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In vitro Survival Characteristics of Koala Chlamydiae

Catherine M. RushA and Peter TimrnsAB

ACentre for Molecular Biotechnology, School of Life Science, Queensland University of Technology, Box 2434, Brisbane, Qld 4001, Australia.
BTo whom correspondence should be addressed.

Chlamydia is a significant cause of disease in the koala. The mechanism of transmission of the urogenital strain of koala Chlamydia (Type II) is assumed to be via sexual contact; however, the mechanism of transmission of the conjunctival strain (Type I) is less certain. In this study the extracellular stability of both koala chlamydial strains, Types I and II, were compared with that of an avian C. psittaci strain. Koala and avian strains were subjected to various pH, temperature and desiccation conditions and were also placed on the surface of Eucalyptus spp. leaves. Koala Types I and II, as well as avian psittacosis elementary bodies, survived 4 hours' exposure to solutions of pH 4.0-10.0. Koala Type I survived best at pH 7.2-7.5 whereas Type II preferred a pH of 7.0-7.2. Koala Type I elementary bodies were inactivated after 5 min at 56°C, but at lower temperatures (18-23°C) the elementary bodies remained viable for up to 28 days. Koala Type I elementary bodies also survived for 2-4 days after drying, whereas avian chlamydiae persisted slightly longer (4-6 days). The koala Type I isolate maintained infectivity for cell culture after 3 days' exposure on the leaves of Eucalyptus tereticornis. These results indicate that the koala Type I isolate is able to survive extreme conditions for significant time periods and suggest that non-sexual transmission of this chlamydiae may be possible.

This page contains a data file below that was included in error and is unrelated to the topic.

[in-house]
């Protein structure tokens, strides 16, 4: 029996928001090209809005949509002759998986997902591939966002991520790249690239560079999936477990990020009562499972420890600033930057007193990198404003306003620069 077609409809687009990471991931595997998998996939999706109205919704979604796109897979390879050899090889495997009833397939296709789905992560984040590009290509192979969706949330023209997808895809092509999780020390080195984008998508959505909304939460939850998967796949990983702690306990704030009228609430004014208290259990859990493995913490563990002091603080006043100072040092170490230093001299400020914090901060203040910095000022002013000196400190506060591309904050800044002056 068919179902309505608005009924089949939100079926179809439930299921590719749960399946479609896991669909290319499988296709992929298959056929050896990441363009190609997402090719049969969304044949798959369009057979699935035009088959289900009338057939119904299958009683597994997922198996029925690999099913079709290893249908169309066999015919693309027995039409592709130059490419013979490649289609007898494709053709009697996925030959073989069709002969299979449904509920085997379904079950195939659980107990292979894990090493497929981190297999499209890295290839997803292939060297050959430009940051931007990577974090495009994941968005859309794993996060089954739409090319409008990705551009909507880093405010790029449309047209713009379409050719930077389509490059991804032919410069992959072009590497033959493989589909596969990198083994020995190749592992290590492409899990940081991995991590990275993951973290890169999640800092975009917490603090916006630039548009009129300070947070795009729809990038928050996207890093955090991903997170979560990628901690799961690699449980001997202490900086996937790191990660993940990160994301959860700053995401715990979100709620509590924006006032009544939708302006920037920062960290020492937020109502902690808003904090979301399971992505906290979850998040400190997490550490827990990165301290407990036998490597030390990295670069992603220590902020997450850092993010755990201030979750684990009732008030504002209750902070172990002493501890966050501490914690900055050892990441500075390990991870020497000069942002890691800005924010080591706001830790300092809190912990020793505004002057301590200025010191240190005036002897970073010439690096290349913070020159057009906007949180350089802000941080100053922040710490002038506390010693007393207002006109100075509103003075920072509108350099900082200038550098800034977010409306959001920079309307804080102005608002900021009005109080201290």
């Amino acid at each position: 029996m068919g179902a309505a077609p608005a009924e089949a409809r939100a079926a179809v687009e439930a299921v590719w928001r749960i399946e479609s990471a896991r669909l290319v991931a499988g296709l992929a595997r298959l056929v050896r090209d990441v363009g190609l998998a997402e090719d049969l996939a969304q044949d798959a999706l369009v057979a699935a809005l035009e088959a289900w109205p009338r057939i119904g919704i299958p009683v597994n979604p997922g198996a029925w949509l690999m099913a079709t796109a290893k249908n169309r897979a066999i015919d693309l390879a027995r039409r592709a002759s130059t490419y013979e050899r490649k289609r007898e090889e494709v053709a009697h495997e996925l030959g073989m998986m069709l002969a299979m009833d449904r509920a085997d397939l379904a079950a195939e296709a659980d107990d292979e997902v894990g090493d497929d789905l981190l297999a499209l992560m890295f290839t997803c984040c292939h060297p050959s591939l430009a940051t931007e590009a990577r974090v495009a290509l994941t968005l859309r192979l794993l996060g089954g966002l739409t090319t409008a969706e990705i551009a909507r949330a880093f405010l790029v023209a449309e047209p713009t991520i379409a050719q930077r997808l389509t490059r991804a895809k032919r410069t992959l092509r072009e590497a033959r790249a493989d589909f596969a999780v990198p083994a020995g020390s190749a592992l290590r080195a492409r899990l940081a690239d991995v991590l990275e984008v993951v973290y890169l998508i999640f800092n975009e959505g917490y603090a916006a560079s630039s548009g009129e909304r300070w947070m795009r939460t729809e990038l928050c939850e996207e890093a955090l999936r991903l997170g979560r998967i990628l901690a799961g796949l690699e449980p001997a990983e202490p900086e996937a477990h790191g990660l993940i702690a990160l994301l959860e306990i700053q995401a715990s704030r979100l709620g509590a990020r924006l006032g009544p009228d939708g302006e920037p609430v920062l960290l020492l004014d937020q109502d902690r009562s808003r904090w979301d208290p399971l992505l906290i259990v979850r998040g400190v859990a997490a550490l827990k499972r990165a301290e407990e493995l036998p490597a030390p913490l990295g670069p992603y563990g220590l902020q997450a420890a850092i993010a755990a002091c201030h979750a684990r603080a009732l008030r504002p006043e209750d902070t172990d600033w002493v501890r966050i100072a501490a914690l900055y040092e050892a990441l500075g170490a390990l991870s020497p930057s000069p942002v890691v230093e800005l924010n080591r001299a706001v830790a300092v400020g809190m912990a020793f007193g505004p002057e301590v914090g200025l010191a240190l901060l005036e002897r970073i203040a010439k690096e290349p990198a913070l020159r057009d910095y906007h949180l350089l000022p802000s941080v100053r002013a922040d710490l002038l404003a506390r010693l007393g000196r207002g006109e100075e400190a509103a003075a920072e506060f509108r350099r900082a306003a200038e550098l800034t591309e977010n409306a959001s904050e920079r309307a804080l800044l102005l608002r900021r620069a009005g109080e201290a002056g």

• All
  • 2013
  • Biogeography
  • Biology
  • Chlamydia
  • Diet
  • Disease
  • Ecology
  • Ellis
  • Eucalyptus
  • Genetics
  • Habitat
  • Infection
  • Interventions
  • Koala
  • Lunney
  • Threats
  • Timms
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